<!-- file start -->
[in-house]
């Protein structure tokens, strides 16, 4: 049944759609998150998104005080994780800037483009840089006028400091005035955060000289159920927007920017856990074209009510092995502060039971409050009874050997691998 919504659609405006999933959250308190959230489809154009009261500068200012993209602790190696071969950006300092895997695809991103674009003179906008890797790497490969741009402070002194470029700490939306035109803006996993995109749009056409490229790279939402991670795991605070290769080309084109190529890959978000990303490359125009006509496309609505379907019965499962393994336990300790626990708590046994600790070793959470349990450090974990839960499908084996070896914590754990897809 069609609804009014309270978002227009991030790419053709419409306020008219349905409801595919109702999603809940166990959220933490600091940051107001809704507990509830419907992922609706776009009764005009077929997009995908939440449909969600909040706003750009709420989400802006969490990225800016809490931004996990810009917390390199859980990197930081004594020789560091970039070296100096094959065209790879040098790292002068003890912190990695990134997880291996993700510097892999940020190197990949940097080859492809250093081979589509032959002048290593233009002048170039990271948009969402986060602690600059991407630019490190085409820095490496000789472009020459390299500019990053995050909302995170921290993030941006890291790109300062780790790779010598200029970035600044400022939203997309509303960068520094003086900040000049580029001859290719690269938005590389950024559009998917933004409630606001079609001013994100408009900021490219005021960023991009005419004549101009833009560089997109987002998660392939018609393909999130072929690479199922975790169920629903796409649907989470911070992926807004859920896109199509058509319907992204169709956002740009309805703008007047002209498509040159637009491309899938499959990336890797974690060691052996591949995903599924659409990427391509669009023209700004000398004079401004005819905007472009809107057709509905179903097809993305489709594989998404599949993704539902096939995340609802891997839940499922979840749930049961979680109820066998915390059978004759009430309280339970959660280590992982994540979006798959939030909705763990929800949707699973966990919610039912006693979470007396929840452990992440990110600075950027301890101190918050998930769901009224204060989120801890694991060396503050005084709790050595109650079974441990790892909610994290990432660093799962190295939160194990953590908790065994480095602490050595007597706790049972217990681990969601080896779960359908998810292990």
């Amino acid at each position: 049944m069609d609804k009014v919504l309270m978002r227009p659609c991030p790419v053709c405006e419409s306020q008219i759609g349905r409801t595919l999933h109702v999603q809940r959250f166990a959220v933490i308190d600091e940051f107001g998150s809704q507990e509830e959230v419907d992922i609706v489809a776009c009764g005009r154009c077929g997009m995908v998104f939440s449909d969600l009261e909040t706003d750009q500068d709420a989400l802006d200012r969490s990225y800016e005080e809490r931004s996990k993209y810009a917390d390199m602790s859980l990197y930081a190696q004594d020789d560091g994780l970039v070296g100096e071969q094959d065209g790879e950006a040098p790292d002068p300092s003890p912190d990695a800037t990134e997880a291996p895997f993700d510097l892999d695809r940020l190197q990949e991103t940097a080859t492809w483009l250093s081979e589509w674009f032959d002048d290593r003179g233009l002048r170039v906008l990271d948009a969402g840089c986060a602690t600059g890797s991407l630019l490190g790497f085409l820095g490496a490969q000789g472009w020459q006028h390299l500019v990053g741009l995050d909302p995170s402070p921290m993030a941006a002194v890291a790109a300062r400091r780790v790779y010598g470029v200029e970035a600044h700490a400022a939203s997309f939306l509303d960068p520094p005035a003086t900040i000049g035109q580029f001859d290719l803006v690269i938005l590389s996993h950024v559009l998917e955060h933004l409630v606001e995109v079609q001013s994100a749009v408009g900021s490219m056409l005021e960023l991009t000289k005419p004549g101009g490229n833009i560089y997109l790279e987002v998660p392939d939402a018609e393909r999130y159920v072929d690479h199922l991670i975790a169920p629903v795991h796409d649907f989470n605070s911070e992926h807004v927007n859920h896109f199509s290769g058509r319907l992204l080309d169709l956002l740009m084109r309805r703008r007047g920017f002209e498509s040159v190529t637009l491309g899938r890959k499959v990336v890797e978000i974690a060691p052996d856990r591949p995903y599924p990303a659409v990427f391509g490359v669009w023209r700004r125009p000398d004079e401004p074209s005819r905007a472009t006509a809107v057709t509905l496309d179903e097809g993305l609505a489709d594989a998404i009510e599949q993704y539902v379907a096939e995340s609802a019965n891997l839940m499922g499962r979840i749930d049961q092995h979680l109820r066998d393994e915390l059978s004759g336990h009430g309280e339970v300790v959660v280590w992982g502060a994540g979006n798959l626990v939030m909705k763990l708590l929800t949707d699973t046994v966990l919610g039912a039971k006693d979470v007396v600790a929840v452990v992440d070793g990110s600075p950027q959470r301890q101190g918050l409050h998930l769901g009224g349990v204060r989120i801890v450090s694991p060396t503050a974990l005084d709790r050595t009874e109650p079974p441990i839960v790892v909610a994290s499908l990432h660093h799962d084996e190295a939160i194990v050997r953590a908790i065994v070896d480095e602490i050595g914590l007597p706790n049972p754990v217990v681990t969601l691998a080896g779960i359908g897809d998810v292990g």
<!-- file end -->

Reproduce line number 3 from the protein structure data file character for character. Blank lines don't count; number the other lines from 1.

């Amino acid at each position: 049944m069609d609804k009014v919504l309270m978002r227009p659609c991030p790419v053709c405006e419409s306020q008219i759609g349905r409801t595919l999933h109702v999603q809940r959250f166990a959220v933490i308190d600091e940051f107001g998150s809704q507990e509830e959230v419907d992922i609706v489809a776009c009764g005009r154009c077929g997009m995908v998104f939440s449909d969600l009261e909040t706003d750009q500068d709420a989400l802006d200012r969490s990225y800016e005080e809490r931004s996990k993209y810009a917390d390199m602790s859980l990197y930081a190696q004594d020789d560091g994780l970039v070296g100096e071969q094959d065209g790879e950006a040098p790292d002068p300092s003890p912190d990695a800037t990134e997880a291996p895997f993700d510097l892999d695809r940020l190197q990949e991103t940097a080859t492809w483009l250093s081979e589509w674009f032959d002048d290593r003179g233009l002048r170039v906008l990271d948009a969402g840089c986060a602690t600059g890797s991407l630019l490190g790497f085409l820095g490496a490969q000789g472009w020459q006028h390299l500019v990053g741009l995050d909302p995170s402070p921290m993030a941006a002194v890291a790109a300062r400091r780790v790779y010598g470029v200029e970035a600044h700490a400022a939203s997309f939306l509303d960068p520094p005035a003086t900040i000049g035109q580029f001859d290719l803006v690269i938005l590389s996993h950024v559009l998917e955060h933004l409630v606001e995109v079609q001013s994100a749009v408009g900021s490219m056409l005021e960023l991009t000289k005419p004549g101009g490229n833009i560089y997109l790279e987002v998660p392939d939402a018609e393909r999130y159920v072929d690479h199922l991670i975790a169920p629903v795991h796409d649907f989470n605070s911070e992926h807004v927007n859920h896109f199509s290769g058509r319907l992204l080309d169709l956002l740009m084109r309805r703008r007047g920017f002209e498509s040159v190529t637009l491309g899938r890959k499959v990336v890797e978000i974690a060691p052996d856990r591949p995903y599924p990303a659409v990427f391509g490359v669009w023209r700004r125009p000398d004079e401004p074209s005819r905007a472009t006509a809107v057709t509905l496309d179903e097809g993305l609505a489709d594989a998404i009510e599949q993704y539902v379907a096939e995340s609802a019965n891997l839940m499922g499962r979840i749930d049961q092995h979680l109820r066998d393994e915390l059978s004759g336990h009430g309280e339970v300790v959660v280590w992982g502060a994540g979006n798959l626990v939030m909705k763990l708590l929800t949707d699973t046994v966990l919610g039912a039971k006693d979470v007396v600790a929840v452990v992440d070793g990110s600075p950027q959470r301890q101190g918050l409050h998930l769901g009224g349990v204060r989120i801890v450090s694991p060396t503050a974990l005084d709790r050595t009874e109650p079974p441990i839960v790892v909610a994290s499908l990432h660093h799962d084996e190295a939160i194990v050997r953590a908790i065994v070896d480095e602490i050595g914590l007597p706790n049972p754990v217990v681990t969601l691998a080896g779960i359908g897809d998810v292990g």